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Yalta Shore Excursion Reviews

Yalta (Photo:Andrei Kholmov/Shutterstock)
  • Food and Drink in Yalta

  • Don't Miss in Yalta

Find Things to Do in Yalta on Viator

Food and Drink in Yalta

Yalta offers international restaurants and fast food eateries that will appeal to all tastes, along with plenty of local specialities. A typical lunch is pelmeni, steamed dumplings filled with meat, and Crimea is famous for its red onions, which have a sweet taste and are considered something of a delicacy. You'll find plenty of fish dishes on the menus, and don't forget to try some local wine or maybe a shot of ice cold vodka. Many restaurants catering to tourists are clustered around the port area and serve decent, if not gourmet, food.

Opened in 1907, the Oreanda Hotel is a landmark property, and it's worth paying a bit more to dine in the first-floor Oreanda Restaurant for the views over the Black Sea. For a more inexpensive and casual option, the hotel operates the La Siesta cafe on the beachfront. (35 Lenina Street; open from breakfast through to 11 p.m.)

More upmarket meals with a sea view can be found at the Grand Terrace Restaurant at Villa Elena, where the menu includes a Black Sea fish of the day and there is an open-air terrace. (3A Morskaya Street; open for lunch from noon.)

There's a fun, relaxed atmosphere at Khutorok la Mer, with its bright cushions on the outside terrace and ship-like interior in the main restaurant. It serves a combination of Ukrainian and European food, and lamb is a speciality. (Sverdlov Street 9; open from 10 a.m. until late)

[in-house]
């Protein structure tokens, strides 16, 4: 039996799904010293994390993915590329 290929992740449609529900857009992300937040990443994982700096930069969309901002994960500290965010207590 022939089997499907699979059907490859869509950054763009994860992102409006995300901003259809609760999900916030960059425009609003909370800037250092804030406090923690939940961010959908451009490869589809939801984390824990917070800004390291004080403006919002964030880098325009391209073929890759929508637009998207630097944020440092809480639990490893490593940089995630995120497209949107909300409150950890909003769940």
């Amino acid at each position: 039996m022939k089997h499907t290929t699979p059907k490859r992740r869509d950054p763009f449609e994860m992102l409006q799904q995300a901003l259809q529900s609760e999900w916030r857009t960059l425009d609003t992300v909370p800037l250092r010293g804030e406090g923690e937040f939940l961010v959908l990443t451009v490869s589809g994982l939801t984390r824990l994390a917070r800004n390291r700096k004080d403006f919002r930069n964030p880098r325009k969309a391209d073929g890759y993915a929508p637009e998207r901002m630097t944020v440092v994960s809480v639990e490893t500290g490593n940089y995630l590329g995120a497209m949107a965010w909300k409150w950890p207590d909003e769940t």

Don't Miss in Yalta

Perched on a cliff top overlooking the Cape of Ai-Todornot outside Yalta, the Swallow's Nest is the region's trademark sight. Originally a wooden building, the present Gothic fairytale castle was built by a German oil magnate in 1912, supposedly to house his mistresses. The best views of the castle are from the dedicated viewing platform. Many shore excursions include a visit to the castle. Otherwise, the only other way to reach it from Yalta is by bus, taxi or boat. Visitors arriving by boat can climb up the hill from the landing beach and walk around the outside of the castle.

Located up steep winding roads three miles from the port, the stunning white Italianate Livadia Palace is famous as being the site where the United States, Great Britain and Soviet Union met in 1945 to redraw Europe's map after World War II. The palace was built in 1911 by Czar Nicholas II as his summer residence, Now, the ground floor is devoted to fascinating documents and photos from the Yalta Conference and includes iconic pictures of the remarkable meeting between Winston Churchill, Joseph Stalin and Franklin Roosevelt (they're shown deep in conversation). In complete contrast, the upper floor gives an insight into the life of the tsar and his family at the opulent palace. (Open 9 a.m. to 5 p.m. daily, except Wednesday.)

A curious combination of an English castle and Moorish fortress, the Alupka Palace also known as Vorontsov Palace, is considered one of the finest achievements of Russian architecture. Twelve miles from the port and set against a backdrop of mountains and cypress trees, it was built by Prince Vorontsovsky in 1830, with the input of English architect Edward Blore, who designed part of Buckingham Palace. Features include the flight of steps leading down toward the sea where marble lion statues, in particular a sleepy king of the jungle, provide a great photo opportunity. Winston Churchill stayed at Alupka during the Yalta Conference. (Open from 9 a.m. to 5 p.m., closed on Monday.)